Biology 9 Chapter 9
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Biology 9 Chapter 9
Sustaining Biodiversity: The Ecosystem Approach
How much of the Earth's land surface is covered by forests?
What types of forests are there?
Old-growth and second-growth forests.
What are tree plantations for?
They are reserved for clear-cutting.
What do researchers hope to accomplish by putting a price tag on nature's ecologoical services?
They hope to alert people to three important facts:
1)The earth's ecosystem services are essential for all humans and their economis
2)Their economic value is huge
3) They are an ongoing source of ecological income, as long as they are sustainably used
What value was placed on these services?
Because these ecological services are irreplaceable, they are infinite.
What ar several ways to harvest tress?
Erosion, invasive species, human invasion, and logging.
What are three types of ways to log trees?
Selective cutting, clear cutting, and strip cutting
What types of forest fires are there? Which is less harmful?
Surface fires and crown fires.
What are the characteristics of surface fires?
Surface fires burn undergrowth only, are cool. and have ecological benefits.
What are the ecological benefits of surface fires?
They free nutrients, relase/germinate seeds, and act as pest/disease control.
What are the characteristics of crown fires?
They burn the entire tree, and are hot.
How do crown fires occur?
From a lack of surface fires.
How much has the earth's original forest cover been reduced?
By 46% over the past 8,000 years.
When has most of this loss ocurred?
Over the past 60 years.
Where has most of the deforestation occurred?
In the tropics, due to developing countries.
What percent of forsts will be intact by 2030?
What years did forests stabilizie or increase? Why?
2000-2007, due to plantations. although there was still a net loss of biodiversity.
In the U.S., what percent of species is contained and how much of the nation's surface water is supplied by forests?
~ 80% species, and 67% of nation's surface water
True/False: Forest cover is greater now than in 1920 due to second succession.
How diverse is the 2nd and 3rd growth?
True/False: More wood is cut than grown.
False: More wood is grown than cut.
What loss do tropical forests suffer?
50,000 - 170, 000 km2/ yr
What does fire do to tropical rainforests?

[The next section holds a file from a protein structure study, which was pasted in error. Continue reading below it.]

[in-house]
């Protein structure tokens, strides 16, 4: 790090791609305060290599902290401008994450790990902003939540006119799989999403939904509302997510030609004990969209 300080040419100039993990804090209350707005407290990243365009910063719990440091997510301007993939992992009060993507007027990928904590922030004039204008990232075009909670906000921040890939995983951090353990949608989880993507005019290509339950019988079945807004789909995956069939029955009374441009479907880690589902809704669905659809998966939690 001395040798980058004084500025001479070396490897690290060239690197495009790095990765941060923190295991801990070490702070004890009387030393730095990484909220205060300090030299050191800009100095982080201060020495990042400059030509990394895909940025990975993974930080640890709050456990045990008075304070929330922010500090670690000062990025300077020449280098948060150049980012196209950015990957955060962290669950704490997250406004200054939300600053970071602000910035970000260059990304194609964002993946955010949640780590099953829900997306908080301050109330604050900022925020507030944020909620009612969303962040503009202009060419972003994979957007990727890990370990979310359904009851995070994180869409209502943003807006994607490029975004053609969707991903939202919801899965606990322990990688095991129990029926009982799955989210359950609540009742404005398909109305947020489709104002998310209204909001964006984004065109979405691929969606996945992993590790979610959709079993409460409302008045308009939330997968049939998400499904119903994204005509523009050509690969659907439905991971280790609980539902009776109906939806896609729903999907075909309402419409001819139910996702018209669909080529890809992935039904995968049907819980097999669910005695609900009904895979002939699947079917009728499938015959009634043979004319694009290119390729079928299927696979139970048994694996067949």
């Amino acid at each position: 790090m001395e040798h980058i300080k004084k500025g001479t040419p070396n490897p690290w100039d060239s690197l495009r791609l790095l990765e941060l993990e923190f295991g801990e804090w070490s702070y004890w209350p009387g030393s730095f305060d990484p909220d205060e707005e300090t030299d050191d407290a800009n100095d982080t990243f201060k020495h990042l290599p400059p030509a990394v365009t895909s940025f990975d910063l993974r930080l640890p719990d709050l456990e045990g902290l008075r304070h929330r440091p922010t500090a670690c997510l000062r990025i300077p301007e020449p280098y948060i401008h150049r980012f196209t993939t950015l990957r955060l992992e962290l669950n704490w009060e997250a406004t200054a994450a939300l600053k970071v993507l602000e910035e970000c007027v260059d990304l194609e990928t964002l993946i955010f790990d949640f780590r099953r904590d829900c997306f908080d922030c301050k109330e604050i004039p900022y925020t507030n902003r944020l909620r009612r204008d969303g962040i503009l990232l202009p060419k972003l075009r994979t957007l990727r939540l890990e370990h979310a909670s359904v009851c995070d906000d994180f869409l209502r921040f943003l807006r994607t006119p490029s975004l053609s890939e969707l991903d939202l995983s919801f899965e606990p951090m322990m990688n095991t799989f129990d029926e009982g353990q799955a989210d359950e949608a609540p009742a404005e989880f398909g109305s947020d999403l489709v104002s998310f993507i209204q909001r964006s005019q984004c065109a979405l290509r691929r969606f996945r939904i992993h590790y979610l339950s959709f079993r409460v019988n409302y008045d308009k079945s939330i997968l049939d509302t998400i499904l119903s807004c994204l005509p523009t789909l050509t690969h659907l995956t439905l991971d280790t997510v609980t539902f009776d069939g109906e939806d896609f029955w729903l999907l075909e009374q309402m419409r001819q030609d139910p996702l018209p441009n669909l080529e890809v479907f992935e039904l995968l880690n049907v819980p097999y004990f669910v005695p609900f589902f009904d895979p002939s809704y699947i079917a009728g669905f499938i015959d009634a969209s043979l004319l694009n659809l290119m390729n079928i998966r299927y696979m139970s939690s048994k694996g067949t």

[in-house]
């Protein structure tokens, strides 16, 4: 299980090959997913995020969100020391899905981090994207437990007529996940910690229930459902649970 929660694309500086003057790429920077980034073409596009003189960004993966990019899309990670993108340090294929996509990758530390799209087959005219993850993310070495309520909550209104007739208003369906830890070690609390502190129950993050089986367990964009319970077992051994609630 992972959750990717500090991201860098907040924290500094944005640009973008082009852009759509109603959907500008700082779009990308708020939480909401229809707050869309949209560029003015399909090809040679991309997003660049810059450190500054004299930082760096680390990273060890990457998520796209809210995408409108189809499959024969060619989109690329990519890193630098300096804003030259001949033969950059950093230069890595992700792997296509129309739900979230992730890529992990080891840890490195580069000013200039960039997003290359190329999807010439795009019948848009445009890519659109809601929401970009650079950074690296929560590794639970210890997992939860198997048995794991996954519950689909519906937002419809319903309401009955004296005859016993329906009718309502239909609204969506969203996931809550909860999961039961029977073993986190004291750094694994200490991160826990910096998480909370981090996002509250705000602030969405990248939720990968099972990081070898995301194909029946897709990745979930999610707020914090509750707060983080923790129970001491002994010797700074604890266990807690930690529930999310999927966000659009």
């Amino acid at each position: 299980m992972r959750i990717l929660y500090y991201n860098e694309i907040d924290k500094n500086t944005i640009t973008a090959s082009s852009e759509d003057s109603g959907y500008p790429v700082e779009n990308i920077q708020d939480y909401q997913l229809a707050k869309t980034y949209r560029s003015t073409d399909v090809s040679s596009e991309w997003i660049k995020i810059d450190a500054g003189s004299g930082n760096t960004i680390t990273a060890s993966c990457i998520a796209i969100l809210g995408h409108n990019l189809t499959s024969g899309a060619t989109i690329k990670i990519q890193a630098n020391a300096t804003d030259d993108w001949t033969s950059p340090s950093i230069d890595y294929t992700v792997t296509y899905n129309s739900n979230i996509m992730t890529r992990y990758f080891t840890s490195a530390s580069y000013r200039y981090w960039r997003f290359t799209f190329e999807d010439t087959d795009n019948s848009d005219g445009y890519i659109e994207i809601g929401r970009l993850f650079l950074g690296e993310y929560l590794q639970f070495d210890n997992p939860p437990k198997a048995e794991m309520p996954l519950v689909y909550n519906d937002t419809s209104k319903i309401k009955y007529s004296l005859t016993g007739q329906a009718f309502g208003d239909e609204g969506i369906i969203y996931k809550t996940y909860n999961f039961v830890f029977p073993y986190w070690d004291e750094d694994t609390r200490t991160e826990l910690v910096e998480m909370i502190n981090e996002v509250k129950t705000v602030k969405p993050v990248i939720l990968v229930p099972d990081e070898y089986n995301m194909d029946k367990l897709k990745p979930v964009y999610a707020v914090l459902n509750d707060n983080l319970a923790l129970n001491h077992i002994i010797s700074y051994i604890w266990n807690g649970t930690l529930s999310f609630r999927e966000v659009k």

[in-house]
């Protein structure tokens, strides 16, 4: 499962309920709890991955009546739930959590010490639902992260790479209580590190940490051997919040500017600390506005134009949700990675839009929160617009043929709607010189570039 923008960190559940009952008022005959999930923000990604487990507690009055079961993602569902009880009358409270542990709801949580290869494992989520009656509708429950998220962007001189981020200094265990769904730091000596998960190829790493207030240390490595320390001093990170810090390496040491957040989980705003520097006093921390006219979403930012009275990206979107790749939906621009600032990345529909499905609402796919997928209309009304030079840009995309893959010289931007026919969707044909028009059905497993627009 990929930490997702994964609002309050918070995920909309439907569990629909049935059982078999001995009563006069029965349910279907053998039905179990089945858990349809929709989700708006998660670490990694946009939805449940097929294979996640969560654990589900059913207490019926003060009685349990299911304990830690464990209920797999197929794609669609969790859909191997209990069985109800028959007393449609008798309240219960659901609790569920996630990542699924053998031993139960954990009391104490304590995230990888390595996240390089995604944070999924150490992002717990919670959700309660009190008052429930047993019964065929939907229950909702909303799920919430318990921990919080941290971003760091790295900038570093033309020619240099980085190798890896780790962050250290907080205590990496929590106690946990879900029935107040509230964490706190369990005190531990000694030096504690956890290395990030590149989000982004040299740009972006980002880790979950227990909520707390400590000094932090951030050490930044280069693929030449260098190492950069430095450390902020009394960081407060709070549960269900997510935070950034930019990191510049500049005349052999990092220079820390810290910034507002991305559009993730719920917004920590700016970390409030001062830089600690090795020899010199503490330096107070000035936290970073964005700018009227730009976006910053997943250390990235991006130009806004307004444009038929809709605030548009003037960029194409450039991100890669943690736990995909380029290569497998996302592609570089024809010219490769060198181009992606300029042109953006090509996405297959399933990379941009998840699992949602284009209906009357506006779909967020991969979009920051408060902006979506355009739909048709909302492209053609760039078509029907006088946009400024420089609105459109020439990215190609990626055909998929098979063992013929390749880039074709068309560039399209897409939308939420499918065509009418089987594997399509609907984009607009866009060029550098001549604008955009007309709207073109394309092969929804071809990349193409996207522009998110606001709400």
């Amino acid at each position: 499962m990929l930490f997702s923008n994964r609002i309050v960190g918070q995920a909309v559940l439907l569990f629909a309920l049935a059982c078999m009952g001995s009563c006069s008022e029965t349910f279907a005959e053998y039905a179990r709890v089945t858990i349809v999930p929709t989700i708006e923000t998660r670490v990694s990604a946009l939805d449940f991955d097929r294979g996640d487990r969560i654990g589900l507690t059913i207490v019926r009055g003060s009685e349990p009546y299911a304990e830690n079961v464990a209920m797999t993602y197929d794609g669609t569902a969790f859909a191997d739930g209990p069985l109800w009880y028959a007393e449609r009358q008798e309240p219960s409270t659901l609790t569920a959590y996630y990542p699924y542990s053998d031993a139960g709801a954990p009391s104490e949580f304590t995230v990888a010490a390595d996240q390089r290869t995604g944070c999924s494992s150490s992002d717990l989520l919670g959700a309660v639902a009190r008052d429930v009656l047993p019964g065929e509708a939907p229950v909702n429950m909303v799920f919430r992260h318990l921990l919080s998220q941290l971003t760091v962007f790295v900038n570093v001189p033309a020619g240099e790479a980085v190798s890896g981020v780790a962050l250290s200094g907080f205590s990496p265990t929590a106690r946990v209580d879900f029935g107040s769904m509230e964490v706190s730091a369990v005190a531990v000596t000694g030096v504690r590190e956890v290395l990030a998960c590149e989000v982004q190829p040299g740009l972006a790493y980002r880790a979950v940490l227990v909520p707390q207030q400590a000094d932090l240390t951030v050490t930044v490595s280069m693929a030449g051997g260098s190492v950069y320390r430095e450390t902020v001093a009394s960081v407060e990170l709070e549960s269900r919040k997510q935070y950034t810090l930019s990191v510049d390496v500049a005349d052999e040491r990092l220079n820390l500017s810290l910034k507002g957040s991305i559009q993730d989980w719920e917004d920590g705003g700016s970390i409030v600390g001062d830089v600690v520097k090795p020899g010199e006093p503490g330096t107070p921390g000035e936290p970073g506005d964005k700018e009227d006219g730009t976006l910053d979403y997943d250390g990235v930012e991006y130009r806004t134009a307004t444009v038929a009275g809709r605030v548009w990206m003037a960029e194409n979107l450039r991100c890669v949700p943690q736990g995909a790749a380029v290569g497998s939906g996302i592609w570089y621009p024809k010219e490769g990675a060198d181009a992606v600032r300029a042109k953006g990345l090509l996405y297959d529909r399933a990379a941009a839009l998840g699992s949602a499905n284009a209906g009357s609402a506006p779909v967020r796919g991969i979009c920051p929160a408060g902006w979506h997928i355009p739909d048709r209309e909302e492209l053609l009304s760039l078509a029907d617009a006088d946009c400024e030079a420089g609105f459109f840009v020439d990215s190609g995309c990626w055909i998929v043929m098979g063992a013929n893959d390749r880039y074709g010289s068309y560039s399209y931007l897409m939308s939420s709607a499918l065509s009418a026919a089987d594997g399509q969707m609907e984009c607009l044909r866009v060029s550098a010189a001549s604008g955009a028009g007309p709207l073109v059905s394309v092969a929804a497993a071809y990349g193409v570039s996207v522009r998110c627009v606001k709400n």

It raises temperature and reduces rainfall.
How can we manage and sustain fires?
Ny emphasizing economic value, removing government subsidies, protecting old-growth, harvest = replenished, and planting trees.
How are forest fires mismanaged?
By fire suppression in all types of forests, which leads to increased amounts of underbrush and increased probability of crown fires.
How can we manage forest fires?
By prescribing fires, allowing some fires to burn, thinning vegetation from forests, thiining forests around vulnerable homes, and decreasing flammability of homes.
What does the Forest Steward Council do when it certifies a forest fire?
it makes sure environmentally sound practices are use, that there is sustainable yield harvest, minimal erosion from operations, and retention of dead wood for wildlife habitat.
What are some alternatives for making paper?
Pulp from rice straw and agricultural residues, kenaf, and hemp.
What are some ways to reduce tropical deforestation?
Debt-for -nature swaps, conservation concessions, gentler logging methods, and ecnouraging use of wood subsitutes.
How should we manage and sustain grasslands?
By controlling the number and distribution of grazing livestock, and restoring degraded grassland.
What do grasslands provide?
Important ecological grasslands.
Grasslands are the second most _____ and _____ ecosystems by humans.
How much of the grasslands are grazed by cattle, sheep, and goats?
True/False: Open grasslands are called pastures.
False. They are called rangelands. Pastures are fenced.